Mr. Taniguchi: It is always very much important to speak with one voice, and the Japanese Government has been engaged in many conversations as I introduced in the beginning with the relevant foreign ministers to make a unified front to speak with one voice. But clearly the People's Republic of China is opposed to making it a resolution, which the Japanese Government does not buy as an idea. However, we have just decided to put on hold for 24 hours or a maximum of 48 hours until the Chinese side comes back with more concrete ideas about what North Korea has had to say to China.

Q: Related to the statements that have been made by the Defense Agency chief and others in the Government, the Republic of Korea (ROK) has responded somewhat in an unusual fashion by directly criticizing Japan, accusing it of making hawkish statements in response to North Korea's missile tests. What sort of communication is going on between Japan and the ROK about this? It does not appear that everyone is talking with one voice as Mr. Hill says.

Mr. Taniguchi: The website of the ROK's Blue House, the presidential palace, carried a statement saying--I am just paraphrasing--that Japan is making a fuss out of this.

The ROK Ambassador stationed in Tokyo came to the Foreign Ministry yesterday to talk to Vice-Minister for Foreign Affairs Shotaro Yachi, and the Ambassador made it clear that the statement I just cited is not part of the Government's view about this, so it is not a legitimate representation of the ROK Government. That point was well taken by the Japanese Foreign Ministry.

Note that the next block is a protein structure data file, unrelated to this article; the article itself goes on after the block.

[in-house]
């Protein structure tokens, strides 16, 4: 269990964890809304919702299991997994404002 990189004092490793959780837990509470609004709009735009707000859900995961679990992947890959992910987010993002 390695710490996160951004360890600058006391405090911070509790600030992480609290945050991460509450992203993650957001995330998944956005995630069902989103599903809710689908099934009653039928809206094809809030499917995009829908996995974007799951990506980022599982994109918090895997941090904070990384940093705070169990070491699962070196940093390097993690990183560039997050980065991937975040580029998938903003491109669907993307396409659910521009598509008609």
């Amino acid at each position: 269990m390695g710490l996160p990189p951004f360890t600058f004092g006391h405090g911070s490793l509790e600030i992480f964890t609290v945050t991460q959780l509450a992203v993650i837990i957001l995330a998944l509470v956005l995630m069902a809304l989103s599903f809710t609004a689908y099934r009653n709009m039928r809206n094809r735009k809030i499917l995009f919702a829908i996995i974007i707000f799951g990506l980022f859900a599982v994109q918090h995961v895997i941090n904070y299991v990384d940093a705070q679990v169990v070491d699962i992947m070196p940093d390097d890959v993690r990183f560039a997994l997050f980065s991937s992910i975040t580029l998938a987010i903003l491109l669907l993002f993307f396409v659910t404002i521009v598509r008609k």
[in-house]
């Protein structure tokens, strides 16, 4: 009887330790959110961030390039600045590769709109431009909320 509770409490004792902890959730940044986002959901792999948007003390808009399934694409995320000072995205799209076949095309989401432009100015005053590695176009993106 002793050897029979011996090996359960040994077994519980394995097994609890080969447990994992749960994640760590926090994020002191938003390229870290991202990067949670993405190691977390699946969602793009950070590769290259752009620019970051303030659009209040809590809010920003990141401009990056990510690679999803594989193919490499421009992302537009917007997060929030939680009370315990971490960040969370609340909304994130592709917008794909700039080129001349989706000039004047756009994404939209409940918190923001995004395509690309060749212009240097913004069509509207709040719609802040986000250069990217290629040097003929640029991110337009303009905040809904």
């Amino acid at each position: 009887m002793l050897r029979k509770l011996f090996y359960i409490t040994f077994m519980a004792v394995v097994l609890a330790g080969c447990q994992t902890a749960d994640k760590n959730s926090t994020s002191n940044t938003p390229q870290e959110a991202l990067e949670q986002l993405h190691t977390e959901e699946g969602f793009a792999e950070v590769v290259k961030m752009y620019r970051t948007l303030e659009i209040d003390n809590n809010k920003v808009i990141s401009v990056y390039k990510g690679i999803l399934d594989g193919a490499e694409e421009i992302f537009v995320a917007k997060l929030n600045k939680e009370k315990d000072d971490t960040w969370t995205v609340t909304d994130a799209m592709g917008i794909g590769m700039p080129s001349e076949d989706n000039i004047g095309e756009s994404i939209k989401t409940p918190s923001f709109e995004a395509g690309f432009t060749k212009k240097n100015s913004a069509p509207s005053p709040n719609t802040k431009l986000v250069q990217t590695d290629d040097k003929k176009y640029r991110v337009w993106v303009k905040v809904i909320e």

As far as the comment you just cited, I am not making any further comment about it because I do not think exchanges of this sort would do any good to either party. I should refrain myself from making any further comment.

Q: Did the ROK Ambassador say what the President of the ROK said?

Mr. Taniguchi: It is not the President's view as such, it is rather the Spokesperson of the Blue House.

Let me just make it clear. There is a press office associated with the presidential residence in the ROK which is the Blue House, and their webpage carried something like there is no need for Japan to make such a fuss out of this. Ambassador Ra Jong Yil of the ROK stationed in Tokyo came to the Foreign Ministry to talk to Mr. Yachi yesterday, on 10 July, and clearly said that the statement that you see on the website of the Blue House does not represent the view of the ROK Government. That was the view that was conveyed to us by the ROK Ambassador stationed in Japan, and therefore, I do not think it would be wise for me to make further comment about this.